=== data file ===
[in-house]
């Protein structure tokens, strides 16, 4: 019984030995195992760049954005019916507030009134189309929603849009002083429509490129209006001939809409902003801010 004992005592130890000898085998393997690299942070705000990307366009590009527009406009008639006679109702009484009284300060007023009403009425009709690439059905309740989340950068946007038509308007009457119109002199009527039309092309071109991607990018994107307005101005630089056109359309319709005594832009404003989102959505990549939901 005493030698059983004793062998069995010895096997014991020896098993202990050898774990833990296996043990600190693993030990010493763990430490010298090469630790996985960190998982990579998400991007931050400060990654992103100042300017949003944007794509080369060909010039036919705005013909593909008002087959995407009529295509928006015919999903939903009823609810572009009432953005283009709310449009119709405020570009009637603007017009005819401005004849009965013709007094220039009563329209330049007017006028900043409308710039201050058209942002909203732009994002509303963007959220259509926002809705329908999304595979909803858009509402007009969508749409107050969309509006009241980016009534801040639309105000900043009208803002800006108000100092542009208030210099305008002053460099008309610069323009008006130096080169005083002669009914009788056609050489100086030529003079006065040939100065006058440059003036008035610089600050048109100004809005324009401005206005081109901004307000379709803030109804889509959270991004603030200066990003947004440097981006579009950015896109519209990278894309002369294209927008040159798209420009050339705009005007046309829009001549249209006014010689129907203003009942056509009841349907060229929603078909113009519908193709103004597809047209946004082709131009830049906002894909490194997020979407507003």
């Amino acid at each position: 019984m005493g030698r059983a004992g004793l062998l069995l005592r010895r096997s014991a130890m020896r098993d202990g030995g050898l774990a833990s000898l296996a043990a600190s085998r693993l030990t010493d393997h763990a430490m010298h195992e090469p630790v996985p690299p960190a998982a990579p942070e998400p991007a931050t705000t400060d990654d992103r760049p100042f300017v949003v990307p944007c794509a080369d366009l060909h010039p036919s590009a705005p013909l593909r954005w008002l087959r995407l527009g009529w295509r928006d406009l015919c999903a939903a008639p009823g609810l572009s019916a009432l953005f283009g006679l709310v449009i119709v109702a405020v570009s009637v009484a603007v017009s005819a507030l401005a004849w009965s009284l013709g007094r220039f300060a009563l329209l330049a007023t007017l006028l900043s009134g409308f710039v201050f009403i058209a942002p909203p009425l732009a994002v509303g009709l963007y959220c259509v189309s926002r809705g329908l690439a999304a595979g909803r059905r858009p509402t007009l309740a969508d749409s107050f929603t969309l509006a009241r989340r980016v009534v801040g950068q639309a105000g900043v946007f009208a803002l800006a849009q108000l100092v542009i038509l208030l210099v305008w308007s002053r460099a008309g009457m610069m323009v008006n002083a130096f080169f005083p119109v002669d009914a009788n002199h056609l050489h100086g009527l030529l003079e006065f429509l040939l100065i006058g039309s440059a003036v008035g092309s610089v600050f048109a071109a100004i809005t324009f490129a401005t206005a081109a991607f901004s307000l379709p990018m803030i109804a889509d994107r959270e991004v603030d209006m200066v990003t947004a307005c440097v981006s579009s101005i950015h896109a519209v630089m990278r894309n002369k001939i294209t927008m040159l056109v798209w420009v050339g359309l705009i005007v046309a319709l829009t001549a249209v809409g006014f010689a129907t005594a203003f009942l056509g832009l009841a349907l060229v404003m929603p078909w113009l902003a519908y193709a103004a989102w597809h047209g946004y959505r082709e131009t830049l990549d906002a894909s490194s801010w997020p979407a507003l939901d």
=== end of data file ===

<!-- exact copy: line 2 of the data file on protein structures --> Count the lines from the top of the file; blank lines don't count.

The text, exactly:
């Protein structure tokens, strides 16, 4: 019984030995195992760049954005019916507030009134189309929603849009002083429509490129209006001939809409902003801010 004992005592130890000898085998393997690299942070705000990307366009590009527009406009008639006679109702009484009284300060007023009403009425009709690439059905309740989340950068946007038509308007009457119109002199009527039309092309071109991607990018994107307005101005630089056109359309319709005594832009404003989102959505990549939901 005493030698059983004793062998069995010895096997014991020896098993202990050898774990833990296996043990600190693993030990010493763990430490010298090469630790996985960190998982990579998400991007931050400060990654992103100042300017949003944007794509080369060909010039036919705005013909593909008002087959995407009529295509928006015919999903939903009823609810572009009432953005283009709310449009119709405020570009009637603007017009005819401005004849009965013709007094220039009563329209330049007017006028900043409308710039201050058209942002909203732009994002509303963007959220259509926002809705329908999304595979909803858009509402007009969508749409107050969309509006009241980016009534801040639309105000900043009208803002800006108000100092542009208030210099305008002053460099008309610069323009008006130096080169005083002669009914009788056609050489100086030529003079006065040939100065006058440059003036008035610089600050048109100004809005324009401005206005081109901004307000379709803030109804889509959270991004603030200066990003947004440097981006579009950015896109519209990278894309002369294209927008040159798209420009050339705009005007046309829009001549249209006014010689129907203003009942056509009841349907060229929603078909113009519908193709103004597809047209946004082709131009830049906002894909490194997020979407507003």